Christoph: I actually have a blog post in the works on podcasting equipment I use. So we’ll include that in there but guys just a quick preview this is the app we use and it looks like an old school cassette player.
Lindi: Tape recorder.
Christoph: And it actually has a tape playing like it’s recording.
Lindi: If people know what that looks like anymore.
Christoph: Depending your age you might know what that looks like. But anyway, good. What else do we have to share with our listeners on apps? Any other tips anything we forgot?
Lindi: Hmmm well, what about the personal tracking of apps. You have to agree to the Terms and Conditions. I don’t really read them, but maybe you do.
Christoph: HA! YES! I take weekends off and I read the terms and then I strike them out and send them back to the company. I don’t think anybody reads any Terms and Conditions.
Lindi: Right. So how do apps make their money then? There’s no such thing as FREE. There’s always a developer that has to put in so much time to make these enchantments.
Lindi: So where does the budget come from? Is it just your sponsorships and…
Christoph: Probably not. Guys, if you’re not paying for something you’re paying with your data. End of story. So think about that. Honestly, most apps I don’t care. I mean I really don’t care when people say so and so knows where you are. I’m like, I mean I tweet like none stop and when it’s alive tweet it tells you where I am too! I could turn that off but I dont really. So, just something to think about, right.f you’re not paying for something you’re paying with your data. End of story
“If you’re not paying for something you’re paying with your data. End of story.”Christoph Trappe
Lindi: If you turned it off you would have to turn it off on everything. I mean it’s on the phone, I think it’s just a layer on top of your apps and everything else. I mean you’re always tracked and monitored unfortunately so if you don’t want to be tracked or monitored you shouldn’t have a phone.
Christoph: *laughs* so there’s the answer to that question.
Lindi: I mean it’s just true. They’re always going to know where you’re at. Unfortunately that’s just the world we live in. So who pays for the apps? We do ultimately, the user because some way for some reason they’re selling our data back to someone or collecting it for something.
Lindi: So dont install an app if you’re not 100% sure because it can crash your phone, you could lose your picture or the pictures could be sucked out of your phone or put somewhere else. So always be careful. Like if I had a child I would have them have their own app, I mean iPad. They would not using mine. It’s just like a computer, I dont want you downloading a bunch of weird stuff and I have to figure out what you did wrong.
Christoph: Right, right, yep. Well good discussion as always Lindi.
Lindi: Thank you
Christoph: Thanks for joining us and for chatting.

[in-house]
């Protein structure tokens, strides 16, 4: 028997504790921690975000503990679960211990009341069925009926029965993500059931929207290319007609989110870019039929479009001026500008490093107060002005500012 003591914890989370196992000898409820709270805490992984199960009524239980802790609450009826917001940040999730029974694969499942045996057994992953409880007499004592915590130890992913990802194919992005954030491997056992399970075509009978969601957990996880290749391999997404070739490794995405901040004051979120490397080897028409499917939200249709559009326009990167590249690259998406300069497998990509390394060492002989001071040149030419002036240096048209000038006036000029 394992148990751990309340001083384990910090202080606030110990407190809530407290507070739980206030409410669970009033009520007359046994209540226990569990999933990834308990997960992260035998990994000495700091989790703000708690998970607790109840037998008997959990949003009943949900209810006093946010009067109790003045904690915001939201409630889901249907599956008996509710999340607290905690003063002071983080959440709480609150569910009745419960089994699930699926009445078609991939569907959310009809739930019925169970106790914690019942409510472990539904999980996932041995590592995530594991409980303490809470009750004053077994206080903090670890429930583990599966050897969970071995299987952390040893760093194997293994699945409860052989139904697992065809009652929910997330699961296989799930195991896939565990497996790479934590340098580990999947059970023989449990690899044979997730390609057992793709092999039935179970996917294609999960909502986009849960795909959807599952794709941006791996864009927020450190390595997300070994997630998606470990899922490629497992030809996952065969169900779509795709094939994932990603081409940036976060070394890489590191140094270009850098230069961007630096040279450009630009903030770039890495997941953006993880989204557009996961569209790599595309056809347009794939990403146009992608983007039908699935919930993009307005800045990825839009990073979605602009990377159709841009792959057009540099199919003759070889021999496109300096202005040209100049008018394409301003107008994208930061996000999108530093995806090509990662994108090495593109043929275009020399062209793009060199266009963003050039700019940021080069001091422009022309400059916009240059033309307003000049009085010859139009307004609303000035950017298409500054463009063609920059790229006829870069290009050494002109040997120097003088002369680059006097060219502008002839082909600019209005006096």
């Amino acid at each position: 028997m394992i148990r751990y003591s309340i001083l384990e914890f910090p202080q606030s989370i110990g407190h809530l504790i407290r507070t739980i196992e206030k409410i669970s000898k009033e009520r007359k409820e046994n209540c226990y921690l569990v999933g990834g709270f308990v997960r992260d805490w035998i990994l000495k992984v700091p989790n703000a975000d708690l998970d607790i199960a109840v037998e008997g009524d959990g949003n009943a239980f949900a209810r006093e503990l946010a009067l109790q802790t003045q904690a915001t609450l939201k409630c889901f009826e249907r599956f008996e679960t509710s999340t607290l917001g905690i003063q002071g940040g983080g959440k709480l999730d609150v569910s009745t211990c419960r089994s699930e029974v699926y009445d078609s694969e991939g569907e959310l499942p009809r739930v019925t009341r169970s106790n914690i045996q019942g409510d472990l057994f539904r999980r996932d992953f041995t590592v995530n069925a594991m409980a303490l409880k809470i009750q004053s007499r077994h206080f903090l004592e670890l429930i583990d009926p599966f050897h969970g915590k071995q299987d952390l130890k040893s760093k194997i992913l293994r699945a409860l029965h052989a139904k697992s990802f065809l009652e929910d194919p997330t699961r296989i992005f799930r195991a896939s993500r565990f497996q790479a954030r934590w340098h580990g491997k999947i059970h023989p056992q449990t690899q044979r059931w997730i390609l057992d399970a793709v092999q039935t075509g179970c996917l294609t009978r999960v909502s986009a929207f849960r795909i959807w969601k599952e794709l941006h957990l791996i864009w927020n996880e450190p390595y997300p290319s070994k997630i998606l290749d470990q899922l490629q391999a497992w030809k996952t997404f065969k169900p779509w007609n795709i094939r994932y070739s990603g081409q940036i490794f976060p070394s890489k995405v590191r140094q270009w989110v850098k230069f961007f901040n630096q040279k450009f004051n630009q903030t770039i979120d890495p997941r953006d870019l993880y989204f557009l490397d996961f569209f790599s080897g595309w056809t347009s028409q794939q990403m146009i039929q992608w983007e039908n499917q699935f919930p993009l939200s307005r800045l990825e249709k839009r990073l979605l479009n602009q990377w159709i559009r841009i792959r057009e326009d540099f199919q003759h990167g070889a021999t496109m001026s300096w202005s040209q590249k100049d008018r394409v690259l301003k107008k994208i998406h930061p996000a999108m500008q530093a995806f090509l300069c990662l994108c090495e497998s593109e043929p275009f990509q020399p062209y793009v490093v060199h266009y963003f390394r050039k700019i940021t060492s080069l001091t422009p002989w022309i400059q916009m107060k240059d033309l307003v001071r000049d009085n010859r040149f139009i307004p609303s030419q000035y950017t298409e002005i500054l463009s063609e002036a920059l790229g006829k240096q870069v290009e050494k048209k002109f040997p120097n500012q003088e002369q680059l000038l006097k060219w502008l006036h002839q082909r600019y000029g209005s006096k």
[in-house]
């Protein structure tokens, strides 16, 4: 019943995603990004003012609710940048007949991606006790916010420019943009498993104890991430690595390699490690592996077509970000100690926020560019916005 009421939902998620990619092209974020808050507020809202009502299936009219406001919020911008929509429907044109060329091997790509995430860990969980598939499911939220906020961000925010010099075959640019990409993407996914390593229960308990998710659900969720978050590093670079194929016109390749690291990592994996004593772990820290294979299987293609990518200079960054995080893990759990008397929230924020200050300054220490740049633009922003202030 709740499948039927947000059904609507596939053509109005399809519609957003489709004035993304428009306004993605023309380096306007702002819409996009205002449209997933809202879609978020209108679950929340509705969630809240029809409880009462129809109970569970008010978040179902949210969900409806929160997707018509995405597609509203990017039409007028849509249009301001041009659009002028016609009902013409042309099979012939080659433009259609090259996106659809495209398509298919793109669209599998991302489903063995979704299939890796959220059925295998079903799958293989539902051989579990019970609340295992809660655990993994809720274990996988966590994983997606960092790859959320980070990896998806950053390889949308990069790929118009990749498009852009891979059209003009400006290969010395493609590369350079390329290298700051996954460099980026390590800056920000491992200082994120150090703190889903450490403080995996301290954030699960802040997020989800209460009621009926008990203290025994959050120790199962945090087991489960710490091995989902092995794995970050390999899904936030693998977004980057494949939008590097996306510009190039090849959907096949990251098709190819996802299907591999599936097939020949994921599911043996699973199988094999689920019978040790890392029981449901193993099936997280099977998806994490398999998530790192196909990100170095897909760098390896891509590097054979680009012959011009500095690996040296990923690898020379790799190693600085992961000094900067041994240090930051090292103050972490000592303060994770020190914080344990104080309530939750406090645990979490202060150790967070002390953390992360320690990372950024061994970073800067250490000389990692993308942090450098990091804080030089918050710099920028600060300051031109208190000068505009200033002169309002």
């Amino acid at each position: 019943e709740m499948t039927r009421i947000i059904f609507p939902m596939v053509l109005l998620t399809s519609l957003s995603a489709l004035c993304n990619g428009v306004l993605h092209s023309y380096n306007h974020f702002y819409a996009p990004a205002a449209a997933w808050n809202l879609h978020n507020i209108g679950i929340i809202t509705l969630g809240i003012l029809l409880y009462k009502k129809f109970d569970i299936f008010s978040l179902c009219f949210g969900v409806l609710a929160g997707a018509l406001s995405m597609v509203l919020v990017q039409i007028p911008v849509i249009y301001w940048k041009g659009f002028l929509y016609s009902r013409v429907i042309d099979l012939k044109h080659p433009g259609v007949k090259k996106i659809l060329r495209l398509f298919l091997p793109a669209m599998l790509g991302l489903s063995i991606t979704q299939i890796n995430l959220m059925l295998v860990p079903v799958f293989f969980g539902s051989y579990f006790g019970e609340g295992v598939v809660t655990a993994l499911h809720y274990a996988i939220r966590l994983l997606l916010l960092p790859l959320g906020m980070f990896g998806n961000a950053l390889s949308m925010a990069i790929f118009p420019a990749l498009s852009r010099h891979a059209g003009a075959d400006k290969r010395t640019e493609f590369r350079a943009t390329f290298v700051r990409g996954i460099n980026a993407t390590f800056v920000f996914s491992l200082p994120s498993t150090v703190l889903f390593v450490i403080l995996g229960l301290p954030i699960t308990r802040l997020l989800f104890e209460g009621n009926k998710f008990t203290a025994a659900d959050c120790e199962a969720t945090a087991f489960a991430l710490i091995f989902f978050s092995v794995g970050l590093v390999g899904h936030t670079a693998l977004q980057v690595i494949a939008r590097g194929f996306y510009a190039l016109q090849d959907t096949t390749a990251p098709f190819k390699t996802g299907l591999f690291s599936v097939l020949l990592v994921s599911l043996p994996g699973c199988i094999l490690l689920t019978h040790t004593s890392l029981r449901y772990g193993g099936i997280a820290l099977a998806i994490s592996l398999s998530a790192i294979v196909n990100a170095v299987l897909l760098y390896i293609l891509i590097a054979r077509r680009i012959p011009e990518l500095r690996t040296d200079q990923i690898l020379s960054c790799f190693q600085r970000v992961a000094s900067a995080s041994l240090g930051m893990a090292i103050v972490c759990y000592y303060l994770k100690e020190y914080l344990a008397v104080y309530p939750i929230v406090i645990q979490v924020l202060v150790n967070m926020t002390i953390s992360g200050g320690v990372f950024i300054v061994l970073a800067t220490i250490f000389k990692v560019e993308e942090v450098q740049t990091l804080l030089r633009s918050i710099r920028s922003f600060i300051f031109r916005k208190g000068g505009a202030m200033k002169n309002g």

Lindi: I want to ask you a question.
Lindi: You were just named one of the top content marketers, top 100. What ranking?
Lindi: So what does it take to the top 21st list?
Christoph: That’s a whole another podcast for another day.
Lindi: Ha, next week.
Christoph: So the list are created, there really marketing tools for the company that create them. They want you to share them. For them to be shared and you know people share them even if they’re not legit. But what they did actually the Content Writers group, that’s what they’re called I think. Content Writers, they’re based in Austin you can hire them for ghost writing and they use BuzzSemo to actually run metrics, right.
Christoph: So the way to get on a list you have to be public. So for example, if you’re a fantastic content marketers in side a huge company and you’re never public you will never get on a list. Because they can’t measure what you’re doing.
Lindi: Yah, they can’t see you.
Christoph: They can’t see you, right. So basic I blog a lot, we do Podcasts like this, right? And everything I talk about is #contentmarketing and I talk about content marketing and I have Content Marketers they retweet it.
Lindi: So you just built your own audience. But you’re kind of a shark in your own market.
Christoph: A shark in my own market? What does that mean?
Lindi: Well, you’re aggressive in a nice way. Like A piranha. I mean you know what you’re doing and you you’re your feet well planted in your market too. So, I think that’s why you got on the top 21st list, in my opinion.
Christoph: Thank you.
Lindi: That’s me being nice. I’m not saying shark in a bad way.
Christoph: oh, I don’t take that negatively at all.
Lindi: Okay, good. Thank you.
Christoph: I’m adding that in my email signature “Content marketing shark in my own market”.
Lindi: Do it, please do.
Christoph: I love it!
Lindi: Yeah, good I’m glad you do.
Lindi: Good. Thank you for the Podcast
Christoph: Until next time guys, have a good one.